• I can understand how a beautiful old tree can become part of your home nearly as much as your home itself. And we feel the same way about damage to our home we had a few weeks ago from a huge hail storm, it just doesn’t compare. Puts things into perspective, doesn’t it, Kiki? So grateful for your prayers.

  6. It was so awful to see the news reports of that disaster. Then another tornado or two caused devastation (not quite as bad) in South Dakota. Wessington Springs was hit hard and some farms in eastern SD. Those storms really are no respecter of persons, places, or things. Some homes are destroyed and one across the street can be left totally intact. I am thankful there was no loss of life.

  7. As a fellow Nebraskan, and farmer, my heart and my husband’s heart also ache for the devastation that happened this week. You captured so many emotions so well in sharing your story – the fear, the relief, the sadness, the emptiness. And your photo caption “Someone else’s loss is our heartache too” could not be any more true. Please know our hearts are broken as yours are, and we have been and will continue to lift up you, our neighbors in prayer. Wrapping my arms around you in a giant virtual hug from several counties away.

  8. Being from Missouri, I too can understand sitting in your basement waiting and praying. I’m so sorry to read of the loss of life. 🙁 Loss of everything else is so hard, but eventually can be replaced or rebuilt. Life cannot. My heart hurts for them and they’re in my prayers. God’s at work in the situation and He will be revealed. Strength and courage to all. XO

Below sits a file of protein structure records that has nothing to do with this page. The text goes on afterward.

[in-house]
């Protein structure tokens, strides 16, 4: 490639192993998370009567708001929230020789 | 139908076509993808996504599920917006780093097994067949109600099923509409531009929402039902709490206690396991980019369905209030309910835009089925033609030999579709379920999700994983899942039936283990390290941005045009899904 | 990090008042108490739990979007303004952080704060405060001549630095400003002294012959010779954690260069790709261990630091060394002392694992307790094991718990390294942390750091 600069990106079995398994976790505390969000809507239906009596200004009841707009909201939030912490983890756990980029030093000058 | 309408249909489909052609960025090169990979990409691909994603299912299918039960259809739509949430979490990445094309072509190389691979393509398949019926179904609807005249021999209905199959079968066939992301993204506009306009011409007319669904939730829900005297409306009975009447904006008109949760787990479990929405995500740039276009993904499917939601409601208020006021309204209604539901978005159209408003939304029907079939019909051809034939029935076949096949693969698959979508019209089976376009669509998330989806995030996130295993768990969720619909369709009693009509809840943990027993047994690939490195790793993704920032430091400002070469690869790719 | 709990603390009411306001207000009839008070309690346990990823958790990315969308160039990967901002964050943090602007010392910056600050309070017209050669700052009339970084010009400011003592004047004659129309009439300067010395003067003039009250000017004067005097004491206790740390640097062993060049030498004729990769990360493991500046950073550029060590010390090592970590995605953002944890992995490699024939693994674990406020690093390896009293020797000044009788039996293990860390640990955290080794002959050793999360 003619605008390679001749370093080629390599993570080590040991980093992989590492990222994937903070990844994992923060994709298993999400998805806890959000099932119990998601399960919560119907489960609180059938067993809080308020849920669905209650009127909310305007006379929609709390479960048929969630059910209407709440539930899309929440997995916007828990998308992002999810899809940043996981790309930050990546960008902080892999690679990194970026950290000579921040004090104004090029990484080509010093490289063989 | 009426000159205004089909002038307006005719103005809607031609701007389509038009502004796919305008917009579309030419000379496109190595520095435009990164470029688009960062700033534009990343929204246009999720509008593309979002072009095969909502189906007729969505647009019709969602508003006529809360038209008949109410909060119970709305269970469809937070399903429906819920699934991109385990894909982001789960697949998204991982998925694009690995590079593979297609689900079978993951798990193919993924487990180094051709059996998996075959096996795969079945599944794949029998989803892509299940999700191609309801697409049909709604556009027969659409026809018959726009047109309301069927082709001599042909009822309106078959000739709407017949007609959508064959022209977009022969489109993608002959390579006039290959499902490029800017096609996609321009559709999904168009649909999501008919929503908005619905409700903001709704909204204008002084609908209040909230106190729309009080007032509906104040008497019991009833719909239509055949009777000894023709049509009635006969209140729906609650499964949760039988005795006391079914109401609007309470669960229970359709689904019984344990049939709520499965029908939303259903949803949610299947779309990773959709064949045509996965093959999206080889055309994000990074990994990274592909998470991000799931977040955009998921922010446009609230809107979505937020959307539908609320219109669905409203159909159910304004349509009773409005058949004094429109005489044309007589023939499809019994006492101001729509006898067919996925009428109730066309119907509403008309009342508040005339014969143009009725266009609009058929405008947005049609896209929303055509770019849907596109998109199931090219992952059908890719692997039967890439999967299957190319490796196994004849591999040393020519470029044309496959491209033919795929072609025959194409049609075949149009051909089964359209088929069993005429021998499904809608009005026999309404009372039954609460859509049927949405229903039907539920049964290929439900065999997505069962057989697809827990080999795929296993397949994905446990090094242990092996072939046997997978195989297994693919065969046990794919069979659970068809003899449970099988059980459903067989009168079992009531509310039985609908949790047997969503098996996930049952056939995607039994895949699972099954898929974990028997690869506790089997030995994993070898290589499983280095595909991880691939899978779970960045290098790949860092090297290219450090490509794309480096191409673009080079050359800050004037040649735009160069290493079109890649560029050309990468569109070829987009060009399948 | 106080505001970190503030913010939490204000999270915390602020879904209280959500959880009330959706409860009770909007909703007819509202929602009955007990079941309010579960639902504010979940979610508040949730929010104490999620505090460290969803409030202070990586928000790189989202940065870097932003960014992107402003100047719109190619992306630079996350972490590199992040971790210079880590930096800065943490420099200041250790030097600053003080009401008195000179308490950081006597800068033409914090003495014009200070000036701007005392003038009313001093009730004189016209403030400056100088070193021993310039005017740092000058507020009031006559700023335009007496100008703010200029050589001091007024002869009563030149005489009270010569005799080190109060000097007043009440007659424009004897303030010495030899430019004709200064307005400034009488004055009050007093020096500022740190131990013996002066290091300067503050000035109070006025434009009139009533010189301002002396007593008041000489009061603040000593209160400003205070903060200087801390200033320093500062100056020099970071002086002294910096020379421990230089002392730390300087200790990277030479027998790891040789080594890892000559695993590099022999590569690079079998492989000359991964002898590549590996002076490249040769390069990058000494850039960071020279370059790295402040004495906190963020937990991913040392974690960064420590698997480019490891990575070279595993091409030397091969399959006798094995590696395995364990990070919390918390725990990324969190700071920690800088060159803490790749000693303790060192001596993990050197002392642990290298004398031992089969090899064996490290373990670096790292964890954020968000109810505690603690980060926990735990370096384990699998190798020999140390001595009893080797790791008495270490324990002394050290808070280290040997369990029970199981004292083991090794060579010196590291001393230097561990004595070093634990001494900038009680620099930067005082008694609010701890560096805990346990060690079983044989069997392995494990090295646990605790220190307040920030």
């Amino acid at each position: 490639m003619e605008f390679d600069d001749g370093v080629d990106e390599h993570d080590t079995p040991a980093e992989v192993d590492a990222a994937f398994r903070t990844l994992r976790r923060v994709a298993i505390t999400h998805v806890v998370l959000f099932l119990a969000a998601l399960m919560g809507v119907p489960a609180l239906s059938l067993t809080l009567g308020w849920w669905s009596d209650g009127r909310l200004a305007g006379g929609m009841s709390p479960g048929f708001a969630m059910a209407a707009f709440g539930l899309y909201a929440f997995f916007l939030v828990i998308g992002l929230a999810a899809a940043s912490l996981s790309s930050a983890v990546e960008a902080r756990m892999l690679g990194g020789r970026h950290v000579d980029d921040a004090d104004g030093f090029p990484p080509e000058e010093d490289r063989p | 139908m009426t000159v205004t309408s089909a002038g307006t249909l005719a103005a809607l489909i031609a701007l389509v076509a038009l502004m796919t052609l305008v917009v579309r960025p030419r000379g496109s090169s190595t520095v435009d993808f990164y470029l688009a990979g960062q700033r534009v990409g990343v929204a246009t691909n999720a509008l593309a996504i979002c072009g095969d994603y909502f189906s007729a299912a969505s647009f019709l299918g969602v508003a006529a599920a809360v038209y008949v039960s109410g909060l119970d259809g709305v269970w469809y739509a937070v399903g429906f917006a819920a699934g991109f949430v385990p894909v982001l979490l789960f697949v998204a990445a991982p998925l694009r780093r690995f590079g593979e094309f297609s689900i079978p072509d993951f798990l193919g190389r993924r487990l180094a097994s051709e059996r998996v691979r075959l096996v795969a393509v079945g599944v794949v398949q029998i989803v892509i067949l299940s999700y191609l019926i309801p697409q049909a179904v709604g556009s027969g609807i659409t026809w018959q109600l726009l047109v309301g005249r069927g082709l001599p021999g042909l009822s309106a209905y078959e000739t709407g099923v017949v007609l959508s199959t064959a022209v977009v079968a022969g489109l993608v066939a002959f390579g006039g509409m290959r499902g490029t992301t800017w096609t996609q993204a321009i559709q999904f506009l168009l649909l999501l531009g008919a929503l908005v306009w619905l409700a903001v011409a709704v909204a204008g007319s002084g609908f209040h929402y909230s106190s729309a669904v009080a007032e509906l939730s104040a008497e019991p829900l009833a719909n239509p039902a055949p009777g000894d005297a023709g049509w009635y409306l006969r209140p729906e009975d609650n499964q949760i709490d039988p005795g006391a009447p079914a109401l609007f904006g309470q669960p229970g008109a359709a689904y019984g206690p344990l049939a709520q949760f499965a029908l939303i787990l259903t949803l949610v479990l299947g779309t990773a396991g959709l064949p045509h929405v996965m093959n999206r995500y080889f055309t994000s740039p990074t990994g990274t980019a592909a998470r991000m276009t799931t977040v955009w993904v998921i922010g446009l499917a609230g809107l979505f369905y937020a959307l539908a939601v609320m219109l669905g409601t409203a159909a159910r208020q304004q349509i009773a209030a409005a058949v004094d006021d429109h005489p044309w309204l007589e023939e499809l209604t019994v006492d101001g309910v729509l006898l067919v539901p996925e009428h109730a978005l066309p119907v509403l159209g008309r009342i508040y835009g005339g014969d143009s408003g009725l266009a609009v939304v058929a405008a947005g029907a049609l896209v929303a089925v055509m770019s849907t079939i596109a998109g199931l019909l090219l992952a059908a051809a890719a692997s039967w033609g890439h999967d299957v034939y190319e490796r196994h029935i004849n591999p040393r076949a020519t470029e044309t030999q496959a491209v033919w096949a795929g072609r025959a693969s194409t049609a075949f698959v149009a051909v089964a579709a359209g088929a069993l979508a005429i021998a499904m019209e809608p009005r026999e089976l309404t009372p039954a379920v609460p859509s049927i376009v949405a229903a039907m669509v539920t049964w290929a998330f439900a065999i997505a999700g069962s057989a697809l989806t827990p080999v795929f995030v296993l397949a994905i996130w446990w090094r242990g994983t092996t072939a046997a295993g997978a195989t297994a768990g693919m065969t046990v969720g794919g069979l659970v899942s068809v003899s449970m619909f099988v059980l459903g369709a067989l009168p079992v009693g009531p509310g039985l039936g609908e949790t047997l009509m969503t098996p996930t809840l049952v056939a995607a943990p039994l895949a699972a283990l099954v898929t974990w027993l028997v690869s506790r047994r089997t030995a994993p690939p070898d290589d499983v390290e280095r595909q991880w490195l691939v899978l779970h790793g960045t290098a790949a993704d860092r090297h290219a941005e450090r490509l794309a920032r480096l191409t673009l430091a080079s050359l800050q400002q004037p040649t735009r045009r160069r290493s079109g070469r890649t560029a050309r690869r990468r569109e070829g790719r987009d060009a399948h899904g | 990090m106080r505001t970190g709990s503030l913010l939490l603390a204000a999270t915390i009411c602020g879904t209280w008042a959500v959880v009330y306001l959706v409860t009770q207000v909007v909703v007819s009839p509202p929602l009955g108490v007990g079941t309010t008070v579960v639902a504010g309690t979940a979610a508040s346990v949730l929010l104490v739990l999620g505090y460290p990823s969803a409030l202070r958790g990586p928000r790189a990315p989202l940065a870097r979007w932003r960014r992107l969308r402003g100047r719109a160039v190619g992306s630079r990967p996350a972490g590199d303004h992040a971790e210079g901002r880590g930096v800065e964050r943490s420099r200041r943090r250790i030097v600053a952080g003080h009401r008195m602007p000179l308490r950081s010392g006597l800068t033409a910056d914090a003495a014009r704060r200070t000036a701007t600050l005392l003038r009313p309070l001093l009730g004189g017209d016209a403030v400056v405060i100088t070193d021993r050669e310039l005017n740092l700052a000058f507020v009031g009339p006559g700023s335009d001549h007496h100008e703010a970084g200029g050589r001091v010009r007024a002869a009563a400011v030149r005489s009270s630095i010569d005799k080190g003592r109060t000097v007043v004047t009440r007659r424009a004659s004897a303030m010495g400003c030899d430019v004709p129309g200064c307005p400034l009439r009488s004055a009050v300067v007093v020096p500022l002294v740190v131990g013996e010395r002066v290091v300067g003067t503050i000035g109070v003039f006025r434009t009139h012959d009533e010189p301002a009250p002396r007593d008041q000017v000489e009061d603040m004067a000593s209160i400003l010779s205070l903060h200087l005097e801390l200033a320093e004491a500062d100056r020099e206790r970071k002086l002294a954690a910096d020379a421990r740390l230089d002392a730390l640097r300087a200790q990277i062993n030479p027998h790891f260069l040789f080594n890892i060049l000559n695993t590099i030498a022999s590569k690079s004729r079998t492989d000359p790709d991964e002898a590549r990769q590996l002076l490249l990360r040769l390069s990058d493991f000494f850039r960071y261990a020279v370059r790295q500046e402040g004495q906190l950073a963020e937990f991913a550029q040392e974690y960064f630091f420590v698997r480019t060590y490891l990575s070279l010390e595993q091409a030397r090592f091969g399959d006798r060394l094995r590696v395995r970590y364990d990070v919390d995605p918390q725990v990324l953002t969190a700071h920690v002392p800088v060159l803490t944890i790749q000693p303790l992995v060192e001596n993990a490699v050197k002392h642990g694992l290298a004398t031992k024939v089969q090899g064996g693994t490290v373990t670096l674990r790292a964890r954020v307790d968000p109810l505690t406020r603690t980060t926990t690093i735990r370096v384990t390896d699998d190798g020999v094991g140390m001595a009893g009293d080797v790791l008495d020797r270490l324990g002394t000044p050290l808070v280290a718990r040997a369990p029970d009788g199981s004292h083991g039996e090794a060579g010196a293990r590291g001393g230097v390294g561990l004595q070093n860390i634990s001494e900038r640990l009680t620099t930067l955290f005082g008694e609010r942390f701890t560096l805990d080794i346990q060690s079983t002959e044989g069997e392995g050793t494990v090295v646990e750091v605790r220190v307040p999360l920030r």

9. So many tears here reading this Jennifer – how yes, there is always another part of the body in the way of the Tornado, and when it’s hit we all hurt. Thank you so much for sharing this glimpse with us.

  10. My heart breaks for these people who have lost so much. I will pray for the people there and the many rescue workers. May the Lord give peace that passes all understanding.

  11. Thank you for sharing this with us Jennifer so we can have a better understanding of what it is like and expanded our compassion. For sure, someone else’s loss is our heartache too. The devastation from this week’s tornadoes breaks my heart. Will be praying for Stanton County with all my heart.